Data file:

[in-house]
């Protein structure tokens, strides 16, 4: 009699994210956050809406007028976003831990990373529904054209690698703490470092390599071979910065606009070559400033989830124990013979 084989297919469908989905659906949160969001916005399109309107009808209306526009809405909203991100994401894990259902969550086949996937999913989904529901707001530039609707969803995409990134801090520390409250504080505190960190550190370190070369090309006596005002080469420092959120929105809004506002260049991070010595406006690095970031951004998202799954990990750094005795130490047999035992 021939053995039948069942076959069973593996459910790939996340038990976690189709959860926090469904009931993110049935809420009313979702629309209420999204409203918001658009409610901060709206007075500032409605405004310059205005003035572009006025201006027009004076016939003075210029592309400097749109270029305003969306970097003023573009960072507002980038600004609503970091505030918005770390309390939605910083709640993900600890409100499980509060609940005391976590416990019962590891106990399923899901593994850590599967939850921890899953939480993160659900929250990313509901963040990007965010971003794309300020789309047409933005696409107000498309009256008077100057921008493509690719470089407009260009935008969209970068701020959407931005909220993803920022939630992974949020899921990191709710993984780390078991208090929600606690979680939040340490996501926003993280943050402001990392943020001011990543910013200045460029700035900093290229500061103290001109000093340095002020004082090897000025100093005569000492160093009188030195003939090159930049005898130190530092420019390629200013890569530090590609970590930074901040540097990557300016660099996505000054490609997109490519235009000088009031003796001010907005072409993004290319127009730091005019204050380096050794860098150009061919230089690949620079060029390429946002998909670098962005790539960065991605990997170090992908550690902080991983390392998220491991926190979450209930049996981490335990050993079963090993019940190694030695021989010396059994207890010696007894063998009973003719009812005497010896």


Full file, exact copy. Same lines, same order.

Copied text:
[in-house]
């Protein structure tokens, strides 16, 4: 009699994210956050809406007028976003831990990373529904054209690698703490470092390599071979910065606009070559400033989830124990013979 084989297919469908989905659906949160969001916005399109309107009808209306526009809405909203991100994401894990259902969550086949996937999913989904529901707001530039609707969803995409990134801090520390409250504080505190960190550190370190070369090309006596005002080469420092959120929105809004506002260049991070010595406006690095970031951004998202799954990990750094005795130490047999035992 021939053995039948069942076959069973593996459910790939996340038990976690189709959860926090469904009931993110049935809420009313979702629309209420999204409203918001658009409610901060709206007075500032409605405004310059205005003035572009006025201006027009004076016939003075210029592309400097749109270029305003969306970097003023573009960072507002980038600004609503970091505030918005770390309390939605910083709640993900600890409100499980509060609940005391976590416990019962590891106990399923899901593994850590599967939850921890899953939480993160659900929250990313509901963040990007965010971003794309300020789309047409933005696409107000498309009256008077100057921008493509690719470089407009260009935008969209970068701020959407931005909220993803920022939630992974949020899921990191709710993984780390078991208090929600606690979680939040340490996501926003993280943050402001990392943020001011990543910013200045460029700035900093290229500061103290001109000093340095002020004082090897000025100093005569000492160093009188030195003939090159930049005898130190530092420019390629200013890569530090590609970590930074901040540097990557300016660099996505000054490609997109490519235009000088009031003796001010907005072409993004290319127009730091005019204050380096050794860098150009061919230089690949620079060029390429946002998909670098962005790539960065991605990997170090992908550690902080991983390392998220491991926190979450209930049996981490335990050993079963090993019940190694030695021989010396059994207890010696007894063998009973003719009812005497010896």